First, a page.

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Automakers see ‘warning signs’ as inflation weakens demand for new cars

BERLIN – Automakers are reporting lower demand in Europe and North America as analysts say there is growing evidence that consumers are paying higher prices and keeping money face for essential needs.

Although some luxury brands like Ferrari and Mercedes raised its sales forecast as demand continues to be high for the most premium models, the outlook for much of the industry is bleak.

Waiting times for new orders are getting shorter as order books become thinner. That’s even slower than usual production and lower deliveries than last year, executives said.

“New orders are falling” BMW car CEO Oliver Zipse said during an earnings call on Wednesday, especially in Europe.

So far, automakers have defended profits by raising prices, but sharply rising inflation in North America and Europe could make it harder to overcome rising costs.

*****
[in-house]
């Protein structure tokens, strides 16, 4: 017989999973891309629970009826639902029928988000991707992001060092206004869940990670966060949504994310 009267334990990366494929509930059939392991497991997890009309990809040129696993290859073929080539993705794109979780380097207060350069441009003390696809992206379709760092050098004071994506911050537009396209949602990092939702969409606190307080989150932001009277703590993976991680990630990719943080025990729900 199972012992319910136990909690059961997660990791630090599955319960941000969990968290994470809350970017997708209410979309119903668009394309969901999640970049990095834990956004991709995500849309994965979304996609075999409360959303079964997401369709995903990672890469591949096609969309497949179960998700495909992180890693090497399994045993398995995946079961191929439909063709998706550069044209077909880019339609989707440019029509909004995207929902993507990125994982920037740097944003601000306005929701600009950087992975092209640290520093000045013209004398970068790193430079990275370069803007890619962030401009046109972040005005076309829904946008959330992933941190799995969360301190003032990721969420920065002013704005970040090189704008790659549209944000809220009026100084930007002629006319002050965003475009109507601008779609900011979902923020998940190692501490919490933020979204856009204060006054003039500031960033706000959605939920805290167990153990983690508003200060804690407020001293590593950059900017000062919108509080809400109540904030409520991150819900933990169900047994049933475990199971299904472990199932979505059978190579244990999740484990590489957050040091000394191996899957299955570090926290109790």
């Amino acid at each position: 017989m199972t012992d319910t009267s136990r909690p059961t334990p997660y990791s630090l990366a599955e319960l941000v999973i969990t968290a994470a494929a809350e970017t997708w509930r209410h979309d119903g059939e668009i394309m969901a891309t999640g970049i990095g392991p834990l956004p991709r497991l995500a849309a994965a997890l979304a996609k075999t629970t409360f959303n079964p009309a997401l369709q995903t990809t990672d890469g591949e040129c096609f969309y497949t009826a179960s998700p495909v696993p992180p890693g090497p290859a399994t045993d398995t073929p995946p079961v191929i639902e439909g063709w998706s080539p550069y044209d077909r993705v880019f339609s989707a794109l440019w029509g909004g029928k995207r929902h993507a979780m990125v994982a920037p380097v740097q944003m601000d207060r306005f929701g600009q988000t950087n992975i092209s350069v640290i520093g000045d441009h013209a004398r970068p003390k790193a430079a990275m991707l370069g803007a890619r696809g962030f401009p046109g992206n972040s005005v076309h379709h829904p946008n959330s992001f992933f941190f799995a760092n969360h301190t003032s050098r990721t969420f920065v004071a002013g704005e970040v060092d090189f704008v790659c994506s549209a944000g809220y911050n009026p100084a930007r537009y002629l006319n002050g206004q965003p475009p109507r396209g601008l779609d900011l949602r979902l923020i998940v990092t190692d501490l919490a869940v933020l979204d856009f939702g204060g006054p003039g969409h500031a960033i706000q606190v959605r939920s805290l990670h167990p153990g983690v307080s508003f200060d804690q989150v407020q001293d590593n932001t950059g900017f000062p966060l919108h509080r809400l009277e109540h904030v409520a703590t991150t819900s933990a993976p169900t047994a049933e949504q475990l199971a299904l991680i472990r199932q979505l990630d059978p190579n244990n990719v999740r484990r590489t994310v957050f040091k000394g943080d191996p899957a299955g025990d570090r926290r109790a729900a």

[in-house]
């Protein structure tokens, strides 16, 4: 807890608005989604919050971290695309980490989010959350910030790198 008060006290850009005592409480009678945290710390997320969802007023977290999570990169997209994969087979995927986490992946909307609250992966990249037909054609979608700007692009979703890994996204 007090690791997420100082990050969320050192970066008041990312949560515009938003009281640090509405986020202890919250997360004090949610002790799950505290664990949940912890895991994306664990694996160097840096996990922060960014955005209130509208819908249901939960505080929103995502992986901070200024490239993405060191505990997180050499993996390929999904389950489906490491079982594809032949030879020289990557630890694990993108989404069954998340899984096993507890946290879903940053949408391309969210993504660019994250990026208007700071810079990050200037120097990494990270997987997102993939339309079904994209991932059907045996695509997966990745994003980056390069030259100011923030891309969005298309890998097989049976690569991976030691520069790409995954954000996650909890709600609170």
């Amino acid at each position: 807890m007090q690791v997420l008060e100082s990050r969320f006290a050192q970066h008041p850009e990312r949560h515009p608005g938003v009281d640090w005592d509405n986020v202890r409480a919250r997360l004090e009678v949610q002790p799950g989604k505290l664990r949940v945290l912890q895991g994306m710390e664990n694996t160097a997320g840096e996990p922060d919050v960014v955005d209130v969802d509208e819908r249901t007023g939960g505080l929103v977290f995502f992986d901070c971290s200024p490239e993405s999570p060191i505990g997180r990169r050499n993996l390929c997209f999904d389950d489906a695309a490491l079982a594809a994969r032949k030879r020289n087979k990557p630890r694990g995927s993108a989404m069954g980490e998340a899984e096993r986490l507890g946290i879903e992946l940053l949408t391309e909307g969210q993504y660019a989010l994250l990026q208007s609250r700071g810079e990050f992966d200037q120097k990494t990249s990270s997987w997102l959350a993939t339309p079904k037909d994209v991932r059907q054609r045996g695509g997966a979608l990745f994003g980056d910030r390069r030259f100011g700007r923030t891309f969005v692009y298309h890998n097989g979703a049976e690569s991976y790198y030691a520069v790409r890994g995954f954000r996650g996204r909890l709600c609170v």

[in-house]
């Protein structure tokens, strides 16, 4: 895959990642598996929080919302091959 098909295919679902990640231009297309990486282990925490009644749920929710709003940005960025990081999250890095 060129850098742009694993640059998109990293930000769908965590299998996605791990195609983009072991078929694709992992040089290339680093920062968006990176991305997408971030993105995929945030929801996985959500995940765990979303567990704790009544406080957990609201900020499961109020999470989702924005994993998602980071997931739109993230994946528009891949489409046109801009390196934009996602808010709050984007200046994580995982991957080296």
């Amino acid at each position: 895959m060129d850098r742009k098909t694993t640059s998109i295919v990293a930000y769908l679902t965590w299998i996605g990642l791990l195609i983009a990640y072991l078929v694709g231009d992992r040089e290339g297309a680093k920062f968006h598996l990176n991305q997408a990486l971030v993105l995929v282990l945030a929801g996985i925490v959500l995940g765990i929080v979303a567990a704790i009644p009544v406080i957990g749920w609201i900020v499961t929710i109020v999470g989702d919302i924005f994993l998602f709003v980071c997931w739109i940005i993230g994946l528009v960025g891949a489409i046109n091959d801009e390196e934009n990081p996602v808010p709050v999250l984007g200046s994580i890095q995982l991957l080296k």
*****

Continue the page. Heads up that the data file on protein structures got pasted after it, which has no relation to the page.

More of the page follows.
“Demand is falling,” Volkswagen’s Chief Financial Officer Arno Antlitz said last week, though he said orders would still be full in the coming months. “The warning signs are for Europe and North America, less so for the China region.”

Inflation in Europe and the United States has spiked in recent months with central banks warning the peak could be months away, sending consumer and business sentiment plummeting.

Data from online car dealer and auction Philip Nothard, Europe director at Cox Automotive, said demand has been declining since March of this year.

“Consumers are very cautious right now,” he said.

A survey by the Munich-based Ifo Institute published on Wednesday showed that the order backlogs of German carmakers are falling and prices are expected to trend downward due to concerns about the situation. gas shortages and the continued weakness of the Chinese economy.

“The weight of buy a car on household budgets is something we’ll be up against,” Stellantis chief executive Carlos Tavares said last month.

For now, the automaker intends to pass on its own inflated costs to consumers, but this cannot last forever.

“There is a limit to the price increase,” Tavares said.

In U.S.A, Ford Chief Financial Officer John Lawler said it was considering bringing in discounts and incentives that were scrapped last year amid supply chain concerns.

“It’s a forward-acting exhaust valve,” he said.

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